But that’s just one song. The entire opera is filled with awe-inspiring music, played beautifully by the Orchestra of Opera North, and it’s hugely varied. It moves from touching duets to huge chorus numbers with over 60 people on stage, so there’s never a dull moment. And it’s sung completely in English, making it even easier to follow the action.
It takes on the tricky topic of suicide
Imprisoned in the temple of the Priest of the Sun and unable to choose her own destiny, Pamina finds herself with no choice but to take her own life. This is a fairy tale, so she’s stopped by the three spirits, but while it may be a fantastical setting, it’s the psychological reasons for her actions that Brining brings to the fore.
“I hope the audience will understand why this strong woman that we’ve created is driven to a point where the only control that she can exercise is to take her own life. And this is where you start doing research about self-harmers, eating disorders and suicides – often they’re a response to a lack of control in people’s lives,” Brining explained. “Rather than a big operatic gesture, it’s trying to understand psychologically what’s motivating her to do this dreadful thing, which we then avert. It might sound quite dark, and I think it is quite dark, but it’s also quite joyous.”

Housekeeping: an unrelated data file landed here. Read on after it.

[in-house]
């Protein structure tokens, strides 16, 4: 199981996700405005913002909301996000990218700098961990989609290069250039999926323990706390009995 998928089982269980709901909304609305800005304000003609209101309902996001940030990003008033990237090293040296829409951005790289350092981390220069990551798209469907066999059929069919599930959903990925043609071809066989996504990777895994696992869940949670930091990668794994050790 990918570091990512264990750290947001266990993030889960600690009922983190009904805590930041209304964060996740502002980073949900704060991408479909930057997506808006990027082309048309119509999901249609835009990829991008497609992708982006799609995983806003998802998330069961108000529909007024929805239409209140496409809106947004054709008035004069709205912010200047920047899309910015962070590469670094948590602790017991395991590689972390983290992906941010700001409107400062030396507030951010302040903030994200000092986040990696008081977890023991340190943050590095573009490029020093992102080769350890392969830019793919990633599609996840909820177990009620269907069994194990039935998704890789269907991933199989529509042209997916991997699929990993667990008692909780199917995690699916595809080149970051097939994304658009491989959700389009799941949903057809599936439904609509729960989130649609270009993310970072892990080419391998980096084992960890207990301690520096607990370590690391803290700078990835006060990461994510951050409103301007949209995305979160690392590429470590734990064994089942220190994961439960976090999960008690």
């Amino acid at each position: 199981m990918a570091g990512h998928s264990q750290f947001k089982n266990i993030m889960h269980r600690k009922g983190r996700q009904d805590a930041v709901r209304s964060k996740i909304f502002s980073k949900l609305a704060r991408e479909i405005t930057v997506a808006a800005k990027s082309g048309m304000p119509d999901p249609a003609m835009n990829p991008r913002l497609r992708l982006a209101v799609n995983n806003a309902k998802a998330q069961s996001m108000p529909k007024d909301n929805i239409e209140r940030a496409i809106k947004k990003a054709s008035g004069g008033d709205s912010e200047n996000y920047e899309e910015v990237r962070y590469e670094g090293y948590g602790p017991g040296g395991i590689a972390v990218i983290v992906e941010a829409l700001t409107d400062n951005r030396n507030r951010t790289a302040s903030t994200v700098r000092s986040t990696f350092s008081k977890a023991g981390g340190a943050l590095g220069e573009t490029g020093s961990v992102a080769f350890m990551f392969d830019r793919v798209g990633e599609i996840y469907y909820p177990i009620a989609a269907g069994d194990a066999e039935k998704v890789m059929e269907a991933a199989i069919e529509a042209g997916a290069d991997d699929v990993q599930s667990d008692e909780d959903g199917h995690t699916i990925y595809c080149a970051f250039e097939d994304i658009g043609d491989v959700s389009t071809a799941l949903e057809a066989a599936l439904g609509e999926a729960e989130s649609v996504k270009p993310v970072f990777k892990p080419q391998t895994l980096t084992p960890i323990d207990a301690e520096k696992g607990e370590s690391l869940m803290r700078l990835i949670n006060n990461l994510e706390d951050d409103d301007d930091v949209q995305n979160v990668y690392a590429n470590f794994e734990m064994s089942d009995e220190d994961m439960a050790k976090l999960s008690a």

There’s a massive inflatable octopus
Every fairy tale needs a monster and in this one it’s a huge octopus. But how do you create that on stage? Easy, with two 15-foot inflatable tentacles! Watch them move and contort before your eyes as our hero does battle.
There’s something strangely familiar about The Magic Flute
Pop culture isn’t something you’d expect to see in an opera, but there it is. From The Handmaid’s Tale to Hitchcock and even Star Wars, they’ve taken inspiration from books, films and even a hit TV show to bring this 227-year-old opera into the modern world.
“There are quite a lot of cultural references,” Brining told us. “It isn’t completely up-to-date, it’s not like they’ve got mobile phones and are listening to grime, but it feels relatively contemporary. It’s a bit like a mash-up of The Handmaid’s Tale, Doctor Who and Black Mirror. There are sci-fi elements, there are even lightsabers.”
Opera North’s The Magic Flute comes to Leeds Grand Theatre from Saturday 19th January to Friday 1st March 2019. Tickets start from just £15.